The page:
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ClarkChart | The Registry of Simulations and Serious Games ClarkChart

 

ClarkChart, now in beta, is the IMDB of the Educational Simulation and Serious Game Industry

ClarkChart is the fastest growing database of educational simulations and serious games

Carney’s Clark Aldrich Interviews on Simulations and Serious Games

Carney’s Clark Aldrich Interviews on Simulations and Serious Games

I had the pleasure of being interviewed by Carney about simulations and serious games. Here is part one and part two.

Serious Play 2013 Winners

LOS ANGELES – Aug. 28, 2013 – MIT Game Lab’s education game, Phantomation, won Best of Show in the 2013 International Serious Play Awards competition. Seven other studios won gold medals. The awards, announced at the 2013 Serious Play Conference at DigiPen Institute of Technology, honor exceptional examples of corporate, military, children’s educat...

National sponsors needed to help distribute new simulation on “Getting Veterans Back to Work”

National sponsors needed to help distribute new simulation on “Getting Veterans Back to Work”

Here is an important message from Sharon Sloane, President and CEO, WILL Interactive,Inc.: Dear Colleagues and Friends, As you may be aware, last year WILL initiated a philanthropic initiative to help veterans reintegrate into the civilian workforce. The ‘Simulate a Better World Challenge’ was launched with an all star panel of judges, ...

The Five Waves of Serious Games

Computer based serious games have had a rich, if brief, history to date. As with any media, the industry is replete with milestones, such as these: http://www.clarkchart.com/tag/milestone/. I see five overlapping waves.   While we may call The Oregon Trail (1971) the first “serious game”, the first wave of serious games would still...

How to get involved

How to get involved

ClarkChart has already helped many organizations find the right sim, developer, even toolkit. But I have also received emails letting me know that a favorite sim is not on The Chart, or that some information is incomplete, or they want to otherwise offer assistance. I say, great. Here are a few different ways you can help: Leave comments.  If you h...

Learning Goals – Learning to Be, Learning to Do, Learning to Know

With the explosion of media available, including Web 2.0 and computer games, people now assume they will achieve three overlapping learning goals in everything from life to high school to the first day on the new job. They are: first, learning to be. Then, learning to do. Finally, learning to know.   Learning to Be: Social Networks and Communi...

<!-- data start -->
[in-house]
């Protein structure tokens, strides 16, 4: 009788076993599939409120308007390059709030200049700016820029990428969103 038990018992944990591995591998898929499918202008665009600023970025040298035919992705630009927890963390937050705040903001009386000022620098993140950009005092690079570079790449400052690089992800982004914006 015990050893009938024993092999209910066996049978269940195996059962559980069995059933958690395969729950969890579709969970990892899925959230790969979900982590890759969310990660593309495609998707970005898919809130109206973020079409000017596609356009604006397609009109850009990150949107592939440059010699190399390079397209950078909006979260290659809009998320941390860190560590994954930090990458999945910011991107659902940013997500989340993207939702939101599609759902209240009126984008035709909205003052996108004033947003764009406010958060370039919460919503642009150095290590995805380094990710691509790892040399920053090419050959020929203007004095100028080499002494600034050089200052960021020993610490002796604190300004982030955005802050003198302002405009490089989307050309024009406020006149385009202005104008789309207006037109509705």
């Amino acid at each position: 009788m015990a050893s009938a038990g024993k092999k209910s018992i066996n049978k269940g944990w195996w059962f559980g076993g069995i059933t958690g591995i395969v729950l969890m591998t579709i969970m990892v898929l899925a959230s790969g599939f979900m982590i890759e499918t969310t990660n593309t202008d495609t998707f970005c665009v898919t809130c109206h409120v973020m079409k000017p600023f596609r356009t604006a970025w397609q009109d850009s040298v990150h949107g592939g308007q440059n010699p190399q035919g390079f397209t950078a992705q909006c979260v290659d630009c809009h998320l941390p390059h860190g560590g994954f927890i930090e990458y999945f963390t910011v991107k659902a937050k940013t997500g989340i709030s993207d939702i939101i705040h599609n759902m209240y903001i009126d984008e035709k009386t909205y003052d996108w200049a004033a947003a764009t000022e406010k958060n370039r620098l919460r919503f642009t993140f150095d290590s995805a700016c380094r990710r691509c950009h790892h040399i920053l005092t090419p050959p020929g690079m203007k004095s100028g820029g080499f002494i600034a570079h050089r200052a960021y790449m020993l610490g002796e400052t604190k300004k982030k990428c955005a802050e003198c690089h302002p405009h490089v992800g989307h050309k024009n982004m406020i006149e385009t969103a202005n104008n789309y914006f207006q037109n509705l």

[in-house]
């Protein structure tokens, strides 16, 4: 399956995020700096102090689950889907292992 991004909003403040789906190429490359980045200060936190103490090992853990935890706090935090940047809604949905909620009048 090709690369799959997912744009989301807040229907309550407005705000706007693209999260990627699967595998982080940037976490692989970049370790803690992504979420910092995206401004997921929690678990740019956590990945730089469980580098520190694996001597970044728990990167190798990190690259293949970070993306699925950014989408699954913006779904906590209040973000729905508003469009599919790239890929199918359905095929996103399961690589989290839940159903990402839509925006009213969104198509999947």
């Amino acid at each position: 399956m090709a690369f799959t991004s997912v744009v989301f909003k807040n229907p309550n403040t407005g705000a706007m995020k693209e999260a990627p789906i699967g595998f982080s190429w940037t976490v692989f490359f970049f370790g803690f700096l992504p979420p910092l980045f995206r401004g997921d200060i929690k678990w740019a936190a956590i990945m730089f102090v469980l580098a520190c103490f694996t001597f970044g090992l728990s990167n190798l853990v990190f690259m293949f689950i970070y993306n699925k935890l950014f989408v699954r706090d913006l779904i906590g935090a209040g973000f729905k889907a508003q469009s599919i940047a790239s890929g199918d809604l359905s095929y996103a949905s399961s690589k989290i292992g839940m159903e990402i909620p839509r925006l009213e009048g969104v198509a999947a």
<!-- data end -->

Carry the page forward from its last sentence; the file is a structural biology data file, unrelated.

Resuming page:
Battlestar Galactica: Blood and Chrome weighs in on “Sims” vs. “Serious Game” Babel Problem

Battlestar Galactica: Blood and Chrome weighs in on “Sims” vs. “Serious Game” Babel Problem

I wrote in The Complete Guide to Simulations and Serious Games (Pfeiffer, October 12, 2009) about what I called “The Babel Problem.”  Here is an excerpt: The Babel Problem—“Serious Games” or “Educational Simulations” As noted, the focus of this book is to present common definitions of concepts and terms that apply to Sims. The lack of c...

Inside Learning Technologies & Skills: Four Articles

Inside Learning Technologies & Skills: Four Articles

Today, my fourth article for the British magazine Inside Learning Technologies & Skills came out. The three so far were (and click on title to download pdf): Why Educational Simulations? Designs to Develop Competence Plus Conviction: This outlines the most important reasons for pursuing simulations and serious games, and some some design framew...

Using Flow in Sim Design

The optimal learning state is that of being in “flow.” The term, coined by psychologist Mihaly Csikszentmihalyi [Csikszentmihalyi, M (1990). Flow: The psychology of optimum experience. New York: Harper Perennial.], refers to a mental state of immersion and clarity. This is analogous to when athletes refer to themselves as “being in the zone;” and t...

How would Steve Jobs do training and education?

I was asked by a certain company a question.  How would Steve Jobs do training? The New Old Software Development My first answer is the bottom right of the three charts.  In terms of software (and hardware) development, the simplest answer is 1) Create tools that don’t need training. Use skeuomorphic designs.  Provide rich feedback.  Use icon...

My WAMC Northeast Public Radio Interview on Simulations and Serious Games

Click here to hear the interview.

Sim designer tip: The best subject matter experts talk in visual metaphors.

Some very smart people use a lot of very big, intellectual, and conceptually precise words and phrases to describe a situation (such as “Orthogonal” and “Force multiplier”).  Others may introduce classic metaphors (such as “Manifest Destiny” and “The Sword of Damocles”), often based on cultural litera...